HeadLice.Org Hot Spots
A heady battle

Comb may be a parent's best weapon against lice

By Ann Scholl Boyer
Gazette staff writer
September 21, 2000


The triage nurses at the Pediatric Center cringe when they have to return a call from a parent about head lice.

Dr. Julianne Thomas, Cedar Rapids pediatrician, offers the following advice to help parents win the battle against head lice:
  • Check your children's hair routinely, especially when you notice them itching their scalp.
  • Encourage your children not to share hats, combs, brushes or any hair products.
  • Removal of lice and nits is the key, so thorough, diligent combing with a quality lice removal comb is a must.
  • Wash bedding, combs, brushes and hair products of the infected child.
  • Consider cutting your child's hair to make removal of lice and nits easier.
Lice can`t jump or fly
Misconceptions about head lice are almost as tough to clear up as the little critters. Some of the most common ones are shared here by Deborah Altschuler, president of the National Pediculosis Association of Needham, Mass.:
  • People think lice can fly, but they have no wings. Also, they cannot jump.
  • People think that a person must be dirty to have head lice. Lice are not particular about clean or dirty heads.
  • People think lice can infest their homes and schools. Lice infest only people.
  • People think you can get them from dirt. Lice need human blood to survive.
  • People think over-the-counter treatments are effective in killing lice and nits, which is not true.
  • People cannot get head lice from animals, such as dogs or cats.
It's not the nature of the bug that causes that reaction. It's that they know the parent on the other end of the line is going to be extremely frustrated, says Dr. Julianne Thomas of the Cedar Rapids office.

Calls, she adds, are more frequent this time of year because kids are back at school and are, literally, "putting their heads together." But, she adds, head lice occur "every year, every month, every day."

More and more, the parasitic insects are grasping hair shafts and not letting go. Like certain bacteria resistant to antibiotics, Pediculus capitis is often resistant to shampoos and other products that once worked.

Thomas says there is no sure-fire method for preventing head lice. "I have moms who are pharmacists who are searching the Web" for answers, she says. "It is just an extremely frustrating nuisance problem."

To Deborah Altschuler, president of the National Pediculosis Association (NPA), Needham, Mass., there is only one answer: early detection with diligent, thorough combing of the hair with a quality lice and nit removal comb. NPA endorses a comb called the LiceMeister, which often is found in the offices of school nurses. The comb has closely spaced stainless steel teeth that glide easily through the hair, collecting lice and nits along the way. The comb can be purchased at NPA's Web site,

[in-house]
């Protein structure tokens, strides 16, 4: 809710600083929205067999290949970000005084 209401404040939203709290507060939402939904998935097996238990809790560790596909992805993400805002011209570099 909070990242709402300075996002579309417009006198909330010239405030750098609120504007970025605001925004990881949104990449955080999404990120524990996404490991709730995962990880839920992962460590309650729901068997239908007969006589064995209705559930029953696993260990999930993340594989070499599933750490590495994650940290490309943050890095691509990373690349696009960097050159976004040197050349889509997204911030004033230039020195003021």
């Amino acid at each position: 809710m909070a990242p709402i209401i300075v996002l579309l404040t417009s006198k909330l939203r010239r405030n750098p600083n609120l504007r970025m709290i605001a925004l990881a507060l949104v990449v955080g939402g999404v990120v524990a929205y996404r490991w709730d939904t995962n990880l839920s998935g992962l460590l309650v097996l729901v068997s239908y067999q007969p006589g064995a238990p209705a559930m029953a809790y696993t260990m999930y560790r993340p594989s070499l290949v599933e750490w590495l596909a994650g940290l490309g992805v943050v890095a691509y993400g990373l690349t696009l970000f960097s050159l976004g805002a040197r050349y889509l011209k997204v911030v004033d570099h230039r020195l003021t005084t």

Altschuler started NPA in 1983 after a frustrating case of head lice with her own children. She says she was "horrified" when she began investigating what was in the products she used.

Parents, Altschuler says, often buy lice shampoos and environmental lice sprays because they are panicked. "They tend to run in a harried way to the drug store and make the assumption if it's on the shelves, then it's probably OK, without the appreciation that the products are designed to kill organisms and are pesticidal."

The NPA petitioned the Food and Drug Association in 1983 for a ban of lice products that contain lindane, an insecticide. In 1996, the FDA called for lindane products to be used only as a last resort. This alert, she adds, was a warning about lindane safety and was not intended to mean that lindane be used after other products fail.

She cautions parents, too, against buying products that are said to be alternative, natural products. She calls it an oxymoron that the products are marketed as 100 percent safe and natural, but kill lice and nits.

Typically, parents dealing with head lice are told to try over-the-counter shampoos like Nix or Rid, then to comb through the hair with a lice and nit removal comb. They are encouraged to retreat the hair in seven to 10 days.

Altschuler maintains the shampoos have not been proven to be effective so are an unnecessary expense. Combing, she believes, is the key. "Why not start there?" she asks. Doing so may help parents avoid using chemicals altogether, she adds.

She knows some will say she is only trying to plug the NPA's LiceMeister comb. Altschuler says she is guilty as charged. To her, it's the best lice and nit removal comb on the market.  But, she adds, it does not carry a 100-percent effectiveness guarantee either. The comb is only as good as the parent using it, she says. In other words, parents must be combing regularly to remove lice and eggs.

The NPA's annual Back-to-School Head Lice Prevention Campaign calls for an "All Out Comb Out" for September. The emphasis is on early detection as the best edge against the head louse and its nits. The NPA wants head lice screenings to be part of routine hygiene.

Cedar Rapids' Thomas says parents often are unwilling to put in the time necessary to remove nits and lice. They also are unwilling to cut their children's hair. Shaving a child's hair isn't necessary, Thomas says. But cutting a child's hair shorter will make it easier to find the critters and their eggs.

"They want to survive," Thomas says of lice. "It's survival of the fittest."

But Altschuler thinks cutting hair is unwarranted. "Cutting (hair) can be traumatic for the kids and not necessarily helpful," she says. "If it's helpful it's because less hair is less hair. Better to stick with screening often."



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